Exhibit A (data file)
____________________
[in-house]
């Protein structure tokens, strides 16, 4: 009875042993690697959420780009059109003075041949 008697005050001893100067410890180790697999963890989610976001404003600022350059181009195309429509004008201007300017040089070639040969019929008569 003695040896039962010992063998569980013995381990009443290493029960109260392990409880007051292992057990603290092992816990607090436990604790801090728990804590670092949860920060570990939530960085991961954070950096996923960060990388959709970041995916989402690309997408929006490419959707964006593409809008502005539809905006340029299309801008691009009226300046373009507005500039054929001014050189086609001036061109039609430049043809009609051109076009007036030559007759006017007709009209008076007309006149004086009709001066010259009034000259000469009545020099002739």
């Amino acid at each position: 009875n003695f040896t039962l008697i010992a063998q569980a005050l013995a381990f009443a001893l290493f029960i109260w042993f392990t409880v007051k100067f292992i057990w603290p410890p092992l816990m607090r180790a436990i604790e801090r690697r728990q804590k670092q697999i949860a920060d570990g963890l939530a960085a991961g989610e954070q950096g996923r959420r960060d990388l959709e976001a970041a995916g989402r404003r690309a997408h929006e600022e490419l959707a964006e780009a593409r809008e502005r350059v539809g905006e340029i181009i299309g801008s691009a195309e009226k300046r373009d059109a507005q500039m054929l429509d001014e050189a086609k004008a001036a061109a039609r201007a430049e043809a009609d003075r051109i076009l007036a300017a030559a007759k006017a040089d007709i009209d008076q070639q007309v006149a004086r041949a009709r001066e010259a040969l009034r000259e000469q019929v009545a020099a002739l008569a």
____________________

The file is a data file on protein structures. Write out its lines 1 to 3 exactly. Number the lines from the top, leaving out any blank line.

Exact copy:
[in-house]
């Protein structure tokens, strides 16, 4: 009875042993690697959420780009059109003075041949 008697005050001893100067410890180790697999963890989610976001404003600022350059181009195309429509004008201007300017040089070639040969019929008569 003695040896039962010992063998569980013995381990009443290493029960109260392990409880007051292992057990603290092992816990607090436990604790801090728990804590670092949860920060570990939530960085991961954070950096996923960060990388959709970041995916989402690309997408929006490419959707964006593409809008502005539809905006340029299309801008691009009226300046373009507005500039054929001014050189086609001036061109039609430049043809009609051109076009007036030559007759006017007709009209008076007309006149004086009709001066010259009034000259000469009545020099002739």
């Amino acid at each position: 009875n003695f040896t039962l008697i010992a063998q569980a005050l013995a381990f009443a001893l290493f029960i109260w042993f392990t409880v007051k100067f292992i057990w603290p410890p092992l816990m607090r180790a436990i604790e801090r690697r728990q804590k670092q697999i949860a920060d570990g963890l939530a960085a991961g989610e954070q950096g996923r959420r960060d990388l959709e976001a970041a995916g989402r404003r690309a997408h929006e600022e490419l959707a964006e780009a593409r809008e502005r350059v539809g905006e340029i181009i299309g801008s691009a195309e009226k300046r373009d059109a507005q500039m054929l429509d001014e050189a086609k004008a001036a061109a039609r201007a430049e043809a009609d003075r051109i076009l007036a300017a030559a007759k006017a040089d007709i009209d008076q070639q007309v006149a004086r041949a009709r001066e010259a040969l009034r000259e000469q019929v009545a020099a002739l008569a």